Dear Media, Look in the Mirror

There’s a lot of REALLY great points raised in this article here, by a Georgian journalist and media scholar, but unfortunately I disagree with most of the author’s conclusions. She claims that noise (ie everything from clickbait to fake news – all the bullshit online, basically) is the new censorship, because it’s drowning out the signal, ie all that is truthful.

Let me clarify. Noise is a major problem, but it’s still not the new censorship. The old censorship is very much still censorship (just ask Chinese people, or North Koreans, or indeed any citizen of a nation propping up the Global Press Freedom Index, or indeed a few near the top too.)

And new forms of censorship are the new censorship – ‘cancelling’ people for holding different opinions, ‘deplatforming’, boycotting, and so on.

This article blames Big Tech for the logarithmic rise in noise online. But to my mind, journalism has only itself to blame for the endless acceleration of the noise-to-signal ratio. In the democratised field of modern tech-enabled communication, journalism could and should have thrived as the pure signal offering. Instead, it allowed itself to become (even more) partisan, skewed, and untrustworthy than it already was.

The general public are not as stupid as journalists (who aren’t as smart as they think) think they are. They have learned how to ‘read between the lines’ of stories which often make little coherent sense, and glean what the missing data points are.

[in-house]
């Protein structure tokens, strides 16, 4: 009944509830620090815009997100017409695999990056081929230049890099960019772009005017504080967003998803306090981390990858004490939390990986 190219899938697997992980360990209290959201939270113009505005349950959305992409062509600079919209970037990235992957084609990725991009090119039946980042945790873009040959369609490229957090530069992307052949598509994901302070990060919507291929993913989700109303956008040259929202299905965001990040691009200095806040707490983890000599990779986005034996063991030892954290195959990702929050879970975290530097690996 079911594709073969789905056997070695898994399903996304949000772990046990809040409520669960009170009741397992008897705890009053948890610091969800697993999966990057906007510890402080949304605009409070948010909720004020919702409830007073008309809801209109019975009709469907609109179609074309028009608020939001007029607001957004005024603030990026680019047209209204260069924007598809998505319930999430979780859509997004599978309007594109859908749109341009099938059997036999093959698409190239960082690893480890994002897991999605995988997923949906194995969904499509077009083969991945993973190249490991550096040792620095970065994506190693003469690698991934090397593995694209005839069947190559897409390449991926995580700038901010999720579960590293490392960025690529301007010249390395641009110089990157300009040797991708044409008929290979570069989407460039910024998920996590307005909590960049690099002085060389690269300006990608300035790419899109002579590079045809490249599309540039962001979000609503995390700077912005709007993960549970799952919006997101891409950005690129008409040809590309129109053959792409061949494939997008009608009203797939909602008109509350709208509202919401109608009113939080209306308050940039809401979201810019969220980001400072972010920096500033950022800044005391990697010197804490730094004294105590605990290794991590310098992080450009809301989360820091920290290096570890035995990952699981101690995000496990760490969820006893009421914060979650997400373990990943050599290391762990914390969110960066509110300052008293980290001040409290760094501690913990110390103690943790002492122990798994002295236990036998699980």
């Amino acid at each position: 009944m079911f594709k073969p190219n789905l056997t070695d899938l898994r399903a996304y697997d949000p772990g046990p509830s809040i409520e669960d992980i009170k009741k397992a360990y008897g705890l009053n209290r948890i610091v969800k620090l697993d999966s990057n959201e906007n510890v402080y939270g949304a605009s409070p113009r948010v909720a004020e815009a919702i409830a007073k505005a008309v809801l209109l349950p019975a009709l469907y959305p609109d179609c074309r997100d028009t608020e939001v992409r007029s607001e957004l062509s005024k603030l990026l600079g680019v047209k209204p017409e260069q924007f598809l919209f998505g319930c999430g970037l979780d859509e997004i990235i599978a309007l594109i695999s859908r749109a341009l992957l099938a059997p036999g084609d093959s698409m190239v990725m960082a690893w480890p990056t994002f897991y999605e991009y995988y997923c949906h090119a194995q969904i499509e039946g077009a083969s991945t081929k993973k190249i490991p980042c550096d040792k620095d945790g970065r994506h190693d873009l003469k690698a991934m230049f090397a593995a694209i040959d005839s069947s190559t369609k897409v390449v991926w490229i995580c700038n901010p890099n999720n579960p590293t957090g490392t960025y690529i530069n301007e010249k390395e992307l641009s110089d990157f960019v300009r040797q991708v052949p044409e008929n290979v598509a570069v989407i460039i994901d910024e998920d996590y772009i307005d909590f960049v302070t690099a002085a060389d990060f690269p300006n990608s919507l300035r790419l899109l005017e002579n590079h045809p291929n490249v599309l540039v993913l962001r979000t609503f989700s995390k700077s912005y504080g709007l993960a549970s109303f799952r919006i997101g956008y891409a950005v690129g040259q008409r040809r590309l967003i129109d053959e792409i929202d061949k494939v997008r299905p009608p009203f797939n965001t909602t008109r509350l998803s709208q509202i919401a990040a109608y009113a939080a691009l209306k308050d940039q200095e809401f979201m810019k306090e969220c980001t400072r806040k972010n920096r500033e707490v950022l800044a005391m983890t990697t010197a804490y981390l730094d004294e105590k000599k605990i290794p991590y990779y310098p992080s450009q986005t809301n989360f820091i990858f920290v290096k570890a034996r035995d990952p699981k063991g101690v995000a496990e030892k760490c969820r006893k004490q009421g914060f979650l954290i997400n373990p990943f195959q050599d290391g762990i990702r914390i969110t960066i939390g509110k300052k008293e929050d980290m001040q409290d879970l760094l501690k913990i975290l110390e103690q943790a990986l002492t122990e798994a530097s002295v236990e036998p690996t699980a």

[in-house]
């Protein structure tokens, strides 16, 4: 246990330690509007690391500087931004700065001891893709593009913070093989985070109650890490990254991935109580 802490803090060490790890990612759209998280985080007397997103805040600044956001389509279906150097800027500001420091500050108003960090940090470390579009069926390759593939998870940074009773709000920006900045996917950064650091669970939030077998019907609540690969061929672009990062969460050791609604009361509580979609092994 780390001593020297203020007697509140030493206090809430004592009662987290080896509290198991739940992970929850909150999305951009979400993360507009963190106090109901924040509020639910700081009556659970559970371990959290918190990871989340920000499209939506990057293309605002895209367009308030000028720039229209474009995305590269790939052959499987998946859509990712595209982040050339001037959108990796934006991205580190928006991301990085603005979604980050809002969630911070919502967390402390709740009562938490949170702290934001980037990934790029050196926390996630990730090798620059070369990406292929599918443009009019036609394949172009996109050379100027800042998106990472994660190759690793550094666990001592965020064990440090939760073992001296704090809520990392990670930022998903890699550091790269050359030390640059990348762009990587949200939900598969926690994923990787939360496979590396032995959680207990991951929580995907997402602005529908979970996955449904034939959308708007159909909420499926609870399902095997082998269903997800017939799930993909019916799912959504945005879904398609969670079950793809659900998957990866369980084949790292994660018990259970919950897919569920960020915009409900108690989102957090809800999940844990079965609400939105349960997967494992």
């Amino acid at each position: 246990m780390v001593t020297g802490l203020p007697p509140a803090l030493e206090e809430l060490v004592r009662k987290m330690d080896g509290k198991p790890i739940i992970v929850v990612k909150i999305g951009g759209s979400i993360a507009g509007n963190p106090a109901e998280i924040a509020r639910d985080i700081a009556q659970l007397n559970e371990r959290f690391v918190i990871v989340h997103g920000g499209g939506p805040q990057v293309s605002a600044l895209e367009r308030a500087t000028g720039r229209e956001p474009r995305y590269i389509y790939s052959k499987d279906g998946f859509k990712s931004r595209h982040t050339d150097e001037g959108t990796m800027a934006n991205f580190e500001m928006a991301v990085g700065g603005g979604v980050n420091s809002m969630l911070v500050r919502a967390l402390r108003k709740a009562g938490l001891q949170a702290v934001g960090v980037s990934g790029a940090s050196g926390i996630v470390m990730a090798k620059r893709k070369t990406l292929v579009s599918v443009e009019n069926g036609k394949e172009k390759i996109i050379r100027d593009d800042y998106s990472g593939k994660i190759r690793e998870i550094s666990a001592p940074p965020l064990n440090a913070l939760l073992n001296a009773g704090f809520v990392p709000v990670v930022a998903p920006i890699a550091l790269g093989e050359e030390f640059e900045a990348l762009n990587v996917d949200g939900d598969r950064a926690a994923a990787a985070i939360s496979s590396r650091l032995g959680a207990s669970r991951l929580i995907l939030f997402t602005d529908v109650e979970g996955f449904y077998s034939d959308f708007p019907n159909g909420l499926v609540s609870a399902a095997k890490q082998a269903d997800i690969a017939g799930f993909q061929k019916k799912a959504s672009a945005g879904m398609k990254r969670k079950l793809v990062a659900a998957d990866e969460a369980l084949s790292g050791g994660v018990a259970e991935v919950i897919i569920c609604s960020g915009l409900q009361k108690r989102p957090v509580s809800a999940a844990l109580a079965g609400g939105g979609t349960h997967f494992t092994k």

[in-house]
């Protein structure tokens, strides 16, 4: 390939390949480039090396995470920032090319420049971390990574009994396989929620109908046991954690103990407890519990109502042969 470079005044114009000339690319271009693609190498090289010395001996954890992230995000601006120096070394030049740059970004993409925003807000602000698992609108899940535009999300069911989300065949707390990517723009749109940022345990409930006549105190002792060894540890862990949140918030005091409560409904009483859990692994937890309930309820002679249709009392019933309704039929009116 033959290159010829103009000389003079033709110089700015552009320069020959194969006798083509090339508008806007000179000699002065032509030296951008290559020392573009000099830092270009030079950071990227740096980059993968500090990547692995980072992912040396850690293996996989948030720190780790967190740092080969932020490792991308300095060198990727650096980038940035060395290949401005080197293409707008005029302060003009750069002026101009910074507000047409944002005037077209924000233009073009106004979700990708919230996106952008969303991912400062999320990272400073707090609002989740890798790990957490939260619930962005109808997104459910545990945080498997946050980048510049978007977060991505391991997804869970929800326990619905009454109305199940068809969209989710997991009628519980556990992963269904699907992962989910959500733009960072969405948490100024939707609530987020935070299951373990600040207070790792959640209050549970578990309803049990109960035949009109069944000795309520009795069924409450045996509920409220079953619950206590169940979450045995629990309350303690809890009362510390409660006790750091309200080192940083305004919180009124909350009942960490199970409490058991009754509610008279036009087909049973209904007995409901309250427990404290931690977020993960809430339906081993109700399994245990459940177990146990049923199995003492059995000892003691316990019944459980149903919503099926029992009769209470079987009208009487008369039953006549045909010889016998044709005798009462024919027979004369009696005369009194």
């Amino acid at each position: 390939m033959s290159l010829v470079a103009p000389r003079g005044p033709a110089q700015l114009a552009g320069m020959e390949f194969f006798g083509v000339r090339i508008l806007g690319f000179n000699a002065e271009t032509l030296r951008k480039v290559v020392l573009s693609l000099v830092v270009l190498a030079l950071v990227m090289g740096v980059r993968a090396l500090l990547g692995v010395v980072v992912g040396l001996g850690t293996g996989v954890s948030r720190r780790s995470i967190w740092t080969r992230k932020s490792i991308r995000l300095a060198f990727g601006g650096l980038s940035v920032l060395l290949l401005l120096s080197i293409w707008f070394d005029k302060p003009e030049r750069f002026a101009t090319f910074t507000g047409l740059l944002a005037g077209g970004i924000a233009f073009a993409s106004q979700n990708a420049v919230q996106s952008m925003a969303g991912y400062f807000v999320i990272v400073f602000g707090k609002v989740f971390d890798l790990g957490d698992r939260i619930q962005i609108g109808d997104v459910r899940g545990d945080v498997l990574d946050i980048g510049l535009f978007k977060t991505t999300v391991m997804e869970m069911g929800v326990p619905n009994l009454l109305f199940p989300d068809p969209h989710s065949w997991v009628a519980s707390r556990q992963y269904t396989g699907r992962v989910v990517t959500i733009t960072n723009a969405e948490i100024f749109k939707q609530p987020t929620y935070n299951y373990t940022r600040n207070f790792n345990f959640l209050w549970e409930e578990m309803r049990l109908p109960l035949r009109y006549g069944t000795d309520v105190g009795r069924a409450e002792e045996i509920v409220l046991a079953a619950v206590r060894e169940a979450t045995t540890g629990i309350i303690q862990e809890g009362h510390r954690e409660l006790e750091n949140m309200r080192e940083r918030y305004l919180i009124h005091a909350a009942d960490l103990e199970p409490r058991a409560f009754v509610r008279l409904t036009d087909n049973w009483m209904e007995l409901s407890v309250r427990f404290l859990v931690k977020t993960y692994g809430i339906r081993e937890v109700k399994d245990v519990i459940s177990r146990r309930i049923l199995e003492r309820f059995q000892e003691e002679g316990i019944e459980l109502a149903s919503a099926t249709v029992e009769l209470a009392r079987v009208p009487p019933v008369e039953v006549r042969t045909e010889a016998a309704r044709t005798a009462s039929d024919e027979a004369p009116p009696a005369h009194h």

This has eroded trust in their former gatekeeping role.We’re now in a ‘boy who cried wolf’ scenario. The public remember every instance when the media got it wrong, or deliberately misrepresented factuality, or presented partisan viewpoint as objective reportage. So when the media, as it does, presents legitimate and reliable work for public consumption, many people simply no longer trust it.

And so they turn to the charlatans’ parade of liars, cynics, clickbait peddlars, conspiracy theorists and ideologues online instead, thereby amplifying those noises and drowning out what little truth there is.

It’s a shitshow, no bones about it. But it’s disingenuous to put the entire blame at the door of Big Tech, much as I loathe them. Journalism needs to take a long look in the mirror to find the cause of its own woes. And I don’t mean the British redtop.

When do wars actually end?

World War One started in July 1914, but when did it end? Conventionally, people assume it ended in November 1918, with the surrender of Germany.

But people were still dying many years later. My own grandfather suffered for decades with lungs rotted out by mustard gas at the Somme, and didn’t die for many years, gasping and coughing nightly.

The most recent victims, astonishingly, were as recently as March 2014, almost exactly a century after the conflict started. How is that possible? They were construction workers, who accidentally triggered an unexploded bomb buried beneath where they were working.

During WW1, a ton of explosives was fired for every square metre of territory along the front.

As a result, the French Département du Déminage (Department of Mine Clearance) recovers about 900 tons of unexploded munitions every year. They call it the Iron Harvest.

Unexploded ordinance is left behind after all conflicts. Children are maimed and killed every year as a result of uncleared mines and bombs in Asia and Africa.

The wars we fight today will kill not only us but our grandchildren and great-grandchildren too. It’s time to make war history.